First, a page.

Skip to Main Content

Court Information

Civil District Courts have original jurisdiction in divorce cases, cases involving title to land, election contest cases, civil matters in which the amount of money or damages involved is $200 or more and any matters in which jurisdiction is not placed in another trial court.

County Courts at Law at Law generally have appellate jurisdiction (usually by trial de novo) over cases tried originally in the justice and municipal courts. Original and appellate judgments of the county courts may be appealed to the courts of appeals.

Criminal District Courts are the trial courts of general jurisdiction of Texas. District courts have original jurisdiction in felony criminal cases and any matters in which jurisdiction is not placed in another trial court.

County Criminal Courts have original jurisdiction over all criminal cases involving Class A and Class B misdemeanors, which are the more serious minor offenses. These courts usually have appellate jurisdiction in cases appealed from justice of the peace and municipal courts, except in counties where county courts at law have been established.

District courts have original jurisdiction in divorce cases and other family related cases.

The specialty child protection courts in Texas were created to assist trial courts in the rural areas in managing their child abuse and neglect dockets. Like the child support court associate judges, these associate judges are appointed by the presiding judges and are OCA employees. At the discretion of the presiding judge, visiting judges are sometimes appointed to hear these cases instead of associate judges.

The judges assigned to these dockets hear child abuse and neglect cases exclusively. Therefore, children can achieve permanency more quickly and the quality of placement decisions should be higher.

Title IV-D Courts hears all Title IV-D child support cases within Tarrant County. Title IV-D cases are those cases in which the Texas Attorney General (OAG) or Tarrant County Domestic Relations Office (DRO) has provided services under Part D, Title IV, of the Federal Social Security Act, 42 U.S.C. §651 et seq., including services relating to the location of an absent parent, determination of parentage, and/or establishment, modification, or enforcement of a child support or medical support obligation.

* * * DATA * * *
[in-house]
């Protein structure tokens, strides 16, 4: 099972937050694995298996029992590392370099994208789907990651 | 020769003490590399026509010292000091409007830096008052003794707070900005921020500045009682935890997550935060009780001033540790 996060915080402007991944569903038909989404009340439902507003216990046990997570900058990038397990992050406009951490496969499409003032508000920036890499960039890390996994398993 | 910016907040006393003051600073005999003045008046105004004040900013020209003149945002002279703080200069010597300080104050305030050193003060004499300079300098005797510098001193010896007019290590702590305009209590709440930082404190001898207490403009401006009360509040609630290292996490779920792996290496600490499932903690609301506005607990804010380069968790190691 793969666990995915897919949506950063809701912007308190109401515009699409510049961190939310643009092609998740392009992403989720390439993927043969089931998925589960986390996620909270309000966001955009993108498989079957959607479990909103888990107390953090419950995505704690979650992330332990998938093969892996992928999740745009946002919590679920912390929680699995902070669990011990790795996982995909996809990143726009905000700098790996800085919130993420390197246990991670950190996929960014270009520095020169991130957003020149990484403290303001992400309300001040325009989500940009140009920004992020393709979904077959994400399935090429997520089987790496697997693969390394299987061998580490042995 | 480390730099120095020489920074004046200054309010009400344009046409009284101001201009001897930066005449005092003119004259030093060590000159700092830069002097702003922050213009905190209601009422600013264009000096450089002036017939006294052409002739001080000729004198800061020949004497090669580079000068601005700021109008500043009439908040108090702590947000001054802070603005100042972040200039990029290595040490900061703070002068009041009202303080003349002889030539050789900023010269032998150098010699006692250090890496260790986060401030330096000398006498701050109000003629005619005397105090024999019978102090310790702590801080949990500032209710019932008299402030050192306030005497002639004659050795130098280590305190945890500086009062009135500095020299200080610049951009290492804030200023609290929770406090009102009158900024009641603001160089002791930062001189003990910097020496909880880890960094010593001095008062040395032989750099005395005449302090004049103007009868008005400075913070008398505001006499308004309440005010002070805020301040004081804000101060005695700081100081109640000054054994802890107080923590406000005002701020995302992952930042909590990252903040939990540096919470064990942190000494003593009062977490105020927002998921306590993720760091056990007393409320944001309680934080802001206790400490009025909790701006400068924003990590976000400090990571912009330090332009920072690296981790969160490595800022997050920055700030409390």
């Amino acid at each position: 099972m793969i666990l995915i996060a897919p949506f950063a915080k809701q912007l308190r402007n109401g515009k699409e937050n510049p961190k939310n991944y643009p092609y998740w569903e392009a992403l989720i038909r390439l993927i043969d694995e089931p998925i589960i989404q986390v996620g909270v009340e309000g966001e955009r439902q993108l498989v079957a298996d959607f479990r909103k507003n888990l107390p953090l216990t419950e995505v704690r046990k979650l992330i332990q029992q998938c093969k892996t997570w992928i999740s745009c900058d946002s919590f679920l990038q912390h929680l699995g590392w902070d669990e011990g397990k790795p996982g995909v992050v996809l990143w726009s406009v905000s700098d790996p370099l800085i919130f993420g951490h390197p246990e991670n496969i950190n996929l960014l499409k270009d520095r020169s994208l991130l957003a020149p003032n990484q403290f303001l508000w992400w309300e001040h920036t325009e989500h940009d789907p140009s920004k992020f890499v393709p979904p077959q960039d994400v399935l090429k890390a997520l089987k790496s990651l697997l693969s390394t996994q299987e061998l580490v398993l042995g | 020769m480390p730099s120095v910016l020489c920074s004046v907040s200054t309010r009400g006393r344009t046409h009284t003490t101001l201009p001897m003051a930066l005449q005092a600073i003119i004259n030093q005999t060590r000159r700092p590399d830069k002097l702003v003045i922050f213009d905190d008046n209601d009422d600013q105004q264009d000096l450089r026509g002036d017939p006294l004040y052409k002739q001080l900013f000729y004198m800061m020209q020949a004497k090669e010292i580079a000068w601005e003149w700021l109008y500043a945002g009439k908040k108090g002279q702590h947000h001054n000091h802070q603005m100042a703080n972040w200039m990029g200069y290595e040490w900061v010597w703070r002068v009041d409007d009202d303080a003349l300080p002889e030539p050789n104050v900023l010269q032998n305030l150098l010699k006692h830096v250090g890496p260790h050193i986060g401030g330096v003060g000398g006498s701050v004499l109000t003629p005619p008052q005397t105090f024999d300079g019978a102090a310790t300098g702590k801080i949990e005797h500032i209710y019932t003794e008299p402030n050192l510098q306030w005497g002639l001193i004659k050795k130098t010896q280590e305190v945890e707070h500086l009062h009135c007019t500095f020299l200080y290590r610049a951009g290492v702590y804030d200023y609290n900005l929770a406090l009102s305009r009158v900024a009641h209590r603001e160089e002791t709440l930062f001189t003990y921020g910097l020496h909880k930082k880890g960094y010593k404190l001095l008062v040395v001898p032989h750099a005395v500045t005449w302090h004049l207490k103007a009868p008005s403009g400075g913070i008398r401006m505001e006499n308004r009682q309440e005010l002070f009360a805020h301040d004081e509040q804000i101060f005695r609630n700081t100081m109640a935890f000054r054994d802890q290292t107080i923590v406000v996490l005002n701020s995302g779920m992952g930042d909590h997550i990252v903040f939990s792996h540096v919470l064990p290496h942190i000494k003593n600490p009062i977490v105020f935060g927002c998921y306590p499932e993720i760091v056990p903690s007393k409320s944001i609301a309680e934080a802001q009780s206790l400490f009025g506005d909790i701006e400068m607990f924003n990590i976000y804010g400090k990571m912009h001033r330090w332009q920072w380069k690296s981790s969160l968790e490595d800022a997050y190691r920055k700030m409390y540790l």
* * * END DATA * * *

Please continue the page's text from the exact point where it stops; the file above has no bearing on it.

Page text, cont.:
The child support courts were created in response to the federal requirement that states create expedited administrative or judicial processes to resolve child support cases. The child support court associate judges are appointed by the presiding judges of the administrative judicial regions.

The child support courts hear and dispose of Title IV-D child support establishment and enforcement cases and paternity cases within the expedited time frames established by Chapter 201.110 of the Texas Family Code.

The Title IV-D program is funded with federal and state funds.  

The Justice Court is commonly known as the “People’s Court”.

There are eight Justice Courts in Tarrant County. The Justice Court is a trial court for both civil cases (jurisdictional limit is $20,000), and many different types of misdemeanor criminal cases. Your Justice Court Judge also serves as an Administrative Hearing Judge. Each Judge is elected to a four-year term by the voters in that precinct.

Probate is a court proceeding by which a will is proved valid or invalid. The term is used to mean all proceedings pertaining to the administration of estates such as the process by which assets are gathered; applied to pay debts, taxes and expenses of administration; and distributed to those designated as beneficiaries in the will.

The probate courts of Tarrant County are statutory probate courts presided over by judges elected on a countywide basis.

In general, the probate court probates the wills of deceased persons; establishes guardianships for incapacitated persons and minors; supervises the administration of the estates of deceased persons and incapacitated persons and minors; hears matters involving inter vivos, testamentary and charitable trusts;  and hears all cases involving civil mental health commitments.

The probate court also has jurisdiction to hear lawsuits appertaining to or incident to an estate of a decedent or ward and actions by or against a personal representative of an estate of a decedent or ward.  It is common for the court to hear any type of civil litigation, including personal injury, property damage, breach of fiduciary duty and family law.  The probate courts are charged with the responsibility of independently maintaining contact with every person under a guardianship each year.  This is done through court visitor programs developed and maintained by each court.

This page was last modified on June 09, 2023